Fired US Attorney Calls on White House to "Produce" Bolten, Miers to Congress
David Iglesias, the former U.S. attorney for New Mexico who was one of nine US attorneys fired two years ago for reasons
that appear to be politically motivated, said last week's vote in the House to hold former White House counsel Harriet
Miers and President Bush's chief of staff, Josh Bolten, in contempt for refusing to testify and turn over documents to a
congressional committee related to the US attorney dismissals was encouraging, but questions related to his dismissal
In an interview following the historic vote, the first time in 25 years a full chamber of Congress voted on contempt of
Congress citation, Iglesias called upon the White House to "do the right thing."
"Congress is exercising its legitimate oversight role in this unfinished matter," said Iglesias, who has written a book
on the ordeal, "In Justice: Inside the Scandal that Rocked the Bush Administration " that is due to be published in
June. "I implore the White House to do the right thing and produce Ms. Miers and Mr. Bolton to the Congress."
The White House said it has no intention of producing documents to the House Judiciary Committee or allowing Bolten and
Miers to testify on grounds that the information is covered by executive privilege. Attorney General Michael Mukasey
testified before Congress two weeks ago that he has no plans to enforce the contempt citations.
But Congressman Maurice Hinchey, (D-NY), said even if Mukasey refuses to act on the contempt citations Congress will
pursue civil litigation to enforce the subpoenas and Bolten and Miers' testimony.
"It's pretty clear to me that senior White House and U.S. Department of Justice officials deliberately fired U.S.
attorneys who they felt were not acting in ways that were politically advantageous to the Bush administration and the
Republican Party, Hinchey said. "Those subpoenas have been ignored for far too long, which is why ...we finally passed
resolutions of contempt against them to begin the legal process of forcing them to comply or, if they continue to
refuse, imposing tough consequences."
John Conyers, the Democratic chairman of the House Judiciary Committee, agreed, and said he would vigorously pursue
legal action to enforce the subpoenas to "vindicate Congress' authority."
"The Privilege Resolution introduced [February 13] follows the suggestion first made by former Judiciary Committee
chairman James Sensenbrenner last year and authorizes the House general counsel to file a civil suit to enforce the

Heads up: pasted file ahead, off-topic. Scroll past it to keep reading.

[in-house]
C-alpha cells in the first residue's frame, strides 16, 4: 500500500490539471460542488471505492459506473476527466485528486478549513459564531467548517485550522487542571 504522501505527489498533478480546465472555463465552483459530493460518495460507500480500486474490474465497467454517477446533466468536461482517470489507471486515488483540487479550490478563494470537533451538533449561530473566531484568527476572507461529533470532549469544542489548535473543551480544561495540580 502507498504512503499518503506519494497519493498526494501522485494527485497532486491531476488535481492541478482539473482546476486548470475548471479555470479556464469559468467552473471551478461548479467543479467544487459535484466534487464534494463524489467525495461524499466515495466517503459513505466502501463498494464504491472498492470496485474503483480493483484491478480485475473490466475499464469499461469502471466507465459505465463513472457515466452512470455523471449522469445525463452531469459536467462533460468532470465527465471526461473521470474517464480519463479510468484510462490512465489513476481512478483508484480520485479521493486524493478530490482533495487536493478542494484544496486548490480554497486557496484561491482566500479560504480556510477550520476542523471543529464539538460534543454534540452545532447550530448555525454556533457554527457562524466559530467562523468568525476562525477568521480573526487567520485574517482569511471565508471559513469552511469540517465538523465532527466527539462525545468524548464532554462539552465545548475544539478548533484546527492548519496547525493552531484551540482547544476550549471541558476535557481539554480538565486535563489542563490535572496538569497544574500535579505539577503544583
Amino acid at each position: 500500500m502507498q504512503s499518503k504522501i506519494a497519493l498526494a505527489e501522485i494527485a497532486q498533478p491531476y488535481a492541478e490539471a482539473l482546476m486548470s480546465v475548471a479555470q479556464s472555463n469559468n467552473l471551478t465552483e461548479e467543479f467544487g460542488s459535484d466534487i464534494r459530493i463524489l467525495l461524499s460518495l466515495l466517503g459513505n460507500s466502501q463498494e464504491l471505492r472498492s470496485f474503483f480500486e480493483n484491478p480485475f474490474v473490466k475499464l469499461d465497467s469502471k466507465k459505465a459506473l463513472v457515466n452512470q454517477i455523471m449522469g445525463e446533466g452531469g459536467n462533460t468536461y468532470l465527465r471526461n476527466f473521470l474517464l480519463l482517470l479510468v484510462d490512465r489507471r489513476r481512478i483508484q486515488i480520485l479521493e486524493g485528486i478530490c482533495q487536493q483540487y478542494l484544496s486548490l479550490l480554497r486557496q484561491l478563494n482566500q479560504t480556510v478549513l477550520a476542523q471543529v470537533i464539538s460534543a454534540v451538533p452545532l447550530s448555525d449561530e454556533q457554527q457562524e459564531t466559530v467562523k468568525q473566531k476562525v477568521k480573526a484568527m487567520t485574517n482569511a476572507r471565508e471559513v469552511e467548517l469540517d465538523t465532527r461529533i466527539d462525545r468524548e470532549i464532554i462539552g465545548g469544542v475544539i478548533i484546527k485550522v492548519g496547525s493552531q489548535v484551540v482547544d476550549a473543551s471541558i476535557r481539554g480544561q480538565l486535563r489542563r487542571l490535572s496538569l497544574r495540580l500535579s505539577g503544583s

subpoenas," Conyers said. "That way, if the Administration refuses to enforce the contempt finding, we can take action
in the courts Although Mr. Sensenbrenner suggested a civil lawsuit as an alternative to contempt, the courts have made
clear that statutory contempt must be tried first. In a lawsuit in the 1980s, when the Justice Department tried to get a
civil court ruling after the House had found a former EPA Administrator in contempt, the court ruled that it should
"defer to established statutory procedures" on contempt and that a civil lawsuit could be pursued only after statutory
contempt remedies are exhausted. Here, a civil suit would be filed only after the Administration refuses to allow
statutory contempt to go forward."
Iglesias said the legal wrangling clearly indicates that the executive branch and Congress are headed for a showdown,
but he added that documents in the case released thus far goes far beyond the realm of circumstantial evidence and shows
culpability--and perhaps criminal behavior--on the part of several high-level former Justice Department and White House
officials who were involved in his firing and sought to cover-up their involvement. Iglesias points to a transcript of an interview
with career Justice Department official David Margolis conducted by Congressional investigators in May 2007 in which
Margolis said that he participated in a "brainstorming" session with other senior DOJ officials to come up with a reason
to sell to the public and to lawmakers in the event that questions were raised about why Iglesias was ousted.
John McKay, the former US attorney for the Western District of Washington who was also fired in late 2006 for reasons
that appear to have been motivated by partisan politics, wrote in a lengthy article
in the January edition of the Seattle University Law Review that Iglesias's firing stands out among the other eight
U.S. attorneys because it demonstrates "the very real prospect of improper interference with an ongoing criminal
investigation involving public corruption and the seeking of political advantage."
"Violations of the obstruction of justice statute may have occurred and should be investigated," McKay wrote. "Even as